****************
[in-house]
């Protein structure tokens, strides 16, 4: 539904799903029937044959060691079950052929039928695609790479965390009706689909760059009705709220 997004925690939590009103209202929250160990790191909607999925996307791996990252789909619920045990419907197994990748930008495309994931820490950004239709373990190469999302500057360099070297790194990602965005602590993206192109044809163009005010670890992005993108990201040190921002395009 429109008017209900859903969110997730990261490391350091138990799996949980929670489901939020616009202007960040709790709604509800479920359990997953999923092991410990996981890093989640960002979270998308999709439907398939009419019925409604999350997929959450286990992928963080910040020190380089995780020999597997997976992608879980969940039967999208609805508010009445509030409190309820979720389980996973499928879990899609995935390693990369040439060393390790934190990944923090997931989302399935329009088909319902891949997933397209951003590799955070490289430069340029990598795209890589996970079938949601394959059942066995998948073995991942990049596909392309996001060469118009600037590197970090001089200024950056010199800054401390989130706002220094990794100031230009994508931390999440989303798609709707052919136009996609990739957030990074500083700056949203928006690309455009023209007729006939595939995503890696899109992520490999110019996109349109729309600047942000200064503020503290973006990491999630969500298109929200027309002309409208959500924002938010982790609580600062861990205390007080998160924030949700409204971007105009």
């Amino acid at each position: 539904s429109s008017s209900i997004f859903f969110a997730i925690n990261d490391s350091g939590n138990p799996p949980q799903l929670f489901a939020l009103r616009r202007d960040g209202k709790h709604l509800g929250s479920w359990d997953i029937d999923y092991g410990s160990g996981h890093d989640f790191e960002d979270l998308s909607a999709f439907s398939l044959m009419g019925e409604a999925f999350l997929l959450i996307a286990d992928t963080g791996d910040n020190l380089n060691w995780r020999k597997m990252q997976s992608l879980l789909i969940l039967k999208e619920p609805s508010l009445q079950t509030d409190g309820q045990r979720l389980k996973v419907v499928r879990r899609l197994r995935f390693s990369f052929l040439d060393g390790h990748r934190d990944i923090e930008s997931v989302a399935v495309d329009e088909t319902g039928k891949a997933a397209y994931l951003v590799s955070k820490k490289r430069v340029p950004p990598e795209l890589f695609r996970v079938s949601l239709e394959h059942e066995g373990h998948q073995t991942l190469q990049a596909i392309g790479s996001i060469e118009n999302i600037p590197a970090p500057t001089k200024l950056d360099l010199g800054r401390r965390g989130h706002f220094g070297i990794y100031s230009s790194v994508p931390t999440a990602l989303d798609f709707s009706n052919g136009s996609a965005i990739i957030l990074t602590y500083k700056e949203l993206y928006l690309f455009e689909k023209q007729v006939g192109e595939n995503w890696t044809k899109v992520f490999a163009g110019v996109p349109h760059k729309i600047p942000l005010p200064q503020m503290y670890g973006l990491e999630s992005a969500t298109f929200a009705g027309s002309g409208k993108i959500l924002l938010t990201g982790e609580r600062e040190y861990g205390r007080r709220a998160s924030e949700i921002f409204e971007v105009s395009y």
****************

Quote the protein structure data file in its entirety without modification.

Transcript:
[in-house]
């Protein structure tokens, strides 16, 4: 539904799903029937044959060691079950052929039928695609790479965390009706689909760059009705709220 997004925690939590009103209202929250160990790191909607999925996307791996990252789909619920045990419907197994990748930008495309994931820490950004239709373990190469999302500057360099070297790194990602965005602590993206192109044809163009005010670890992005993108990201040190921002395009 429109008017209900859903969110997730990261490391350091138990799996949980929670489901939020616009202007960040709790709604509800479920359990997953999923092991410990996981890093989640960002979270998308999709439907398939009419019925409604999350997929959450286990992928963080910040020190380089995780020999597997997976992608879980969940039967999208609805508010009445509030409190309820979720389980996973499928879990899609995935390693990369040439060393390790934190990944923090997931989302399935329009088909319902891949997933397209951003590799955070490289430069340029990598795209890589996970079938949601394959059942066995998948073995991942990049596909392309996001060469118009600037590197970090001089200024950056010199800054401390989130706002220094990794100031230009994508931390999440989303798609709707052919136009996609990739957030990074500083700056949203928006690309455009023209007729006939595939995503890696899109992520490999110019996109349109729309600047942000200064503020503290973006990491999630969500298109929200027309002309409208959500924002938010982790609580600062861990205390007080998160924030949700409204971007105009």
């Amino acid at each position: 539904s429109s008017s209900i997004f859903f969110a997730i925690n990261d490391s350091g939590n138990p799996p949980q799903l929670f489901a939020l009103r616009r202007d960040g209202k709790h709604l509800g929250s479920w359990d997953i029937d999923y092991g410990s160990g996981h890093d989640f790191e960002d979270l998308s909607a999709f439907s398939l044959m009419g019925e409604a999925f999350l997929l959450i996307a286990d992928t963080g791996d910040n020190l380089n060691w995780r020999k597997m990252q997976s992608l879980l789909i969940l039967k999208e619920p609805s508010l009445q079950t509030d409190g309820q045990r979720l389980k996973v419907v499928r879990r899609l197994r995935f390693s990369f052929l040439d060393g390790h990748r934190d990944i923090e930008s997931v989302a399935v495309d329009e088909t319902g039928k891949a997933a397209y994931l951003v590799s955070k820490k490289r430069v340029p950004p990598e795209l890589f695609r996970v079938s949601l239709e394959h059942e066995g373990h998948q073995t991942l190469q990049a596909i392309g790479s996001i060469e118009n999302i600037p590197a970090p500057t001089k200024l950056d360099l010199g800054r401390r965390g989130h706002f220094g070297i990794y100031s230009s790194v994508p931390t999440a990602l989303d798609f709707s009706n052919g136009s996609a965005i990739i957030l990074t602590y500083k700056e949203l993206y928006l690309f455009e689909k023209q007729v006939g192109e595939n995503w890696t044809k899109v992520f490999a163009g110019v996109p349109h760059k729309i600047p942000l005010p200064q503020m503290y670890g973006l990491e999630s992005a969500t298109f929200a009705g027309s002309g409208k993108i959500l924002l938010t990201g982790e609580r600062e040190y861990g205390r007080r709220a998160s924030e949700i921002f409204e971007v105009s395009y």